Set in the Parkdale neighborhood of Toronto, Portrait of a Serial Monogamist invites audiences to peek behind the curtain to a world of smart, funny and relatable queer characters, dealing with the universal complications of modern relationships. Not another coming out story, this is a fresh coming-of-middle-age romantic comedy.
Smart, successful, and charming, Elsie is the perfect girlfriend; she also happens to be a serial monogamist, with a long history of broken hearts. When Elsie breaks up with her long-standing girlfriend to pursue another woman, she faces her mother’s disapproval, conflicting advice from friends, and the nagging suspicion that she may have made a big mistake.
“One of the best-written lesbian movies I’ve ever seen. It’s incisive and very, very funny.” — Autostraddle.com
“A breath of fresh air, this assured, breezy romantic comedy concerns TV producer Elsie, who can’t keep a commitment — or stay single. The comic timing of lead actress Diane Flacks is pitch perfect, whether she’s talking to the camera or to the unfortunate women whom she happens to fall for. The jokes consistently make their landing, including inspired moments when Elsie faces work issues, gets advice on how to pick up women at the dog park, or attends a memorial service for a cat. All in all, a portrait of hilarity.” – The San Francisco Chronicles
Portrait of a Serial Monogamist is the kind of movie that proves inconsequential rom-coms aren’t just for straight people. Elsie (Diane Flacks) works for a music-related TV show and lives in a stylish apartment with an extensive record collection — in other words, she’s a 40-something hipster. Flacks’ resume includes writing for The Kids in the Hall, and she brings self-possession and sarcasm to the role, directly addressing us in the first scenes as she outlines her love life: Since getting her heart broken as a girl, she has made a point of never being broken up with again, which has met with mixed results. She dumps her longtime girlfriend, Robyn (Carolyn Taylor), seemingly out of nowhere, setting off a predictable bout of romantic soul-searching and dishing with friends.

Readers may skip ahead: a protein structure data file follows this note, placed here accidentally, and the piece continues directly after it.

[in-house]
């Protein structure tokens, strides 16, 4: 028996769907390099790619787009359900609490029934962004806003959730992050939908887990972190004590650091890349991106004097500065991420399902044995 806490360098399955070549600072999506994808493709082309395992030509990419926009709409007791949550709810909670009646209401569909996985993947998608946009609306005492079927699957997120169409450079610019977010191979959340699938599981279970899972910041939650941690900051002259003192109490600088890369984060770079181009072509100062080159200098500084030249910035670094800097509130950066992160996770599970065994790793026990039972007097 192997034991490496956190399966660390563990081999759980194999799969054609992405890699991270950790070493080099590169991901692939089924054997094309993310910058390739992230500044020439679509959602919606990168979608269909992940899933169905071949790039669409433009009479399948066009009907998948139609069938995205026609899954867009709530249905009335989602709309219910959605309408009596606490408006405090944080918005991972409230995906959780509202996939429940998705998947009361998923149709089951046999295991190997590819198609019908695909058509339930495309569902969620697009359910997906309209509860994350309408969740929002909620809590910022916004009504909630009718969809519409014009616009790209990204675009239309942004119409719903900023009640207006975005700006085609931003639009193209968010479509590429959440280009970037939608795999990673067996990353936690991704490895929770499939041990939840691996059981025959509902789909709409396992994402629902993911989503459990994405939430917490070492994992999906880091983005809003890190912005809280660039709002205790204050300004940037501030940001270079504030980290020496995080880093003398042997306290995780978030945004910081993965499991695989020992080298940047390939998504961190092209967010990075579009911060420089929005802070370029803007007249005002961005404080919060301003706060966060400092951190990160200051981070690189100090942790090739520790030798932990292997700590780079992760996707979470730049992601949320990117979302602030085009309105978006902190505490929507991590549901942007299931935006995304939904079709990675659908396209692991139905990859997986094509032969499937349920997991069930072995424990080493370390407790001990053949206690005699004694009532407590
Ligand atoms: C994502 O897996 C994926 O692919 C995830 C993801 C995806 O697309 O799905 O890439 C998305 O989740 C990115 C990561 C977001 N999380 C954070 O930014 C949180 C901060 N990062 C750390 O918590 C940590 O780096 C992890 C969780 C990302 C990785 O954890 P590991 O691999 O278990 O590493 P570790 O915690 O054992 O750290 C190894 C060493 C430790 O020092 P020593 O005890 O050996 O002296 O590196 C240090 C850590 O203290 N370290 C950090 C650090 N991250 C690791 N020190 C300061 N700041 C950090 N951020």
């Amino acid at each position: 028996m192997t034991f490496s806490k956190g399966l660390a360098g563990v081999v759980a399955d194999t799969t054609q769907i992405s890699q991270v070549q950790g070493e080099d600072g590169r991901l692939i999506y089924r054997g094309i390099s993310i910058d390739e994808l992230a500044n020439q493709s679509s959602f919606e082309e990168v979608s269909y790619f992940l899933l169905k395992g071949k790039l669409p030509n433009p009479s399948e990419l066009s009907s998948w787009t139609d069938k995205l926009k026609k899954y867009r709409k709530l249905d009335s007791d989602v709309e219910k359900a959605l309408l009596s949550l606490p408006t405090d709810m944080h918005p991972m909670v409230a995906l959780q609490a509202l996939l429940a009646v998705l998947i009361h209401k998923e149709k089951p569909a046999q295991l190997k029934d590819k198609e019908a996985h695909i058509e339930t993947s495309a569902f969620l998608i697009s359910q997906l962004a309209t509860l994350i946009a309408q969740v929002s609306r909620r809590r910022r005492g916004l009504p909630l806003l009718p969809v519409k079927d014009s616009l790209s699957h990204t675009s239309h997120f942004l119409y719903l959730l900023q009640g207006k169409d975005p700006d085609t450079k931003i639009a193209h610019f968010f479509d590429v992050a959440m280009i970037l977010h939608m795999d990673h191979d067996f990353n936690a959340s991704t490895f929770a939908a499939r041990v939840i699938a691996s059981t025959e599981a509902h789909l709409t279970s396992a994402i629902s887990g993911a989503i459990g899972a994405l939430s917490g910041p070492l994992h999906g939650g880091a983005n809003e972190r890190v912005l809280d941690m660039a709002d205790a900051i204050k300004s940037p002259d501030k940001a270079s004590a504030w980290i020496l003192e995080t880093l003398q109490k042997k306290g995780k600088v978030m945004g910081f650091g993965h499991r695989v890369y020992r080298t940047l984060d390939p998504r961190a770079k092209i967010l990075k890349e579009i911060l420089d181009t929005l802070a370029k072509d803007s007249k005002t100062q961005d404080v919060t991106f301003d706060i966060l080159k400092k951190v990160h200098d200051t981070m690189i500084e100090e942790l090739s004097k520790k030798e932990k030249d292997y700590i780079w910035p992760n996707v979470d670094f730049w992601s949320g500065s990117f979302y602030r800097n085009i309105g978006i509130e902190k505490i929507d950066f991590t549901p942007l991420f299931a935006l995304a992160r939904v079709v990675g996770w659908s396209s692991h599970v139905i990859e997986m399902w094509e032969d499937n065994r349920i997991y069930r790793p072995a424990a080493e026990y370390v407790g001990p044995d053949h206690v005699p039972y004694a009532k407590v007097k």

The most interesting thing about Christina Zeidler and John Mitchell’s film: It’s unabashedly Canadian. It takes place in Toronto (“the real Toronto,” Elsie specifies) and makes deft use of the city’s historical architecture and artsy enclaves. In one awkward dinner scene, Elsie’s family discusses the CBC and the legacy of Pierre Trudeau. Elsie’s mom (Canadian comedy staple Robin Duke) is an unfortunate amalgam of clueless-Jewish-mother clichés, unwilling to acknowledge her daughter’s orientation or even listen to her. When the story threatens to fit too neatly into a rom-com mold, the directors throw in quirky interludes — a late confrontation between Elsie and Robyn takes place at a funeral for a cat. That setting is too self-consciously cute, and the words exchanged too forced. Elsie claims that “nothing compares to lesbian drama,” but when such “drama” is so easily outdone by the charms of Canadian spectacle, it’s hard to believe her. – LA Weekly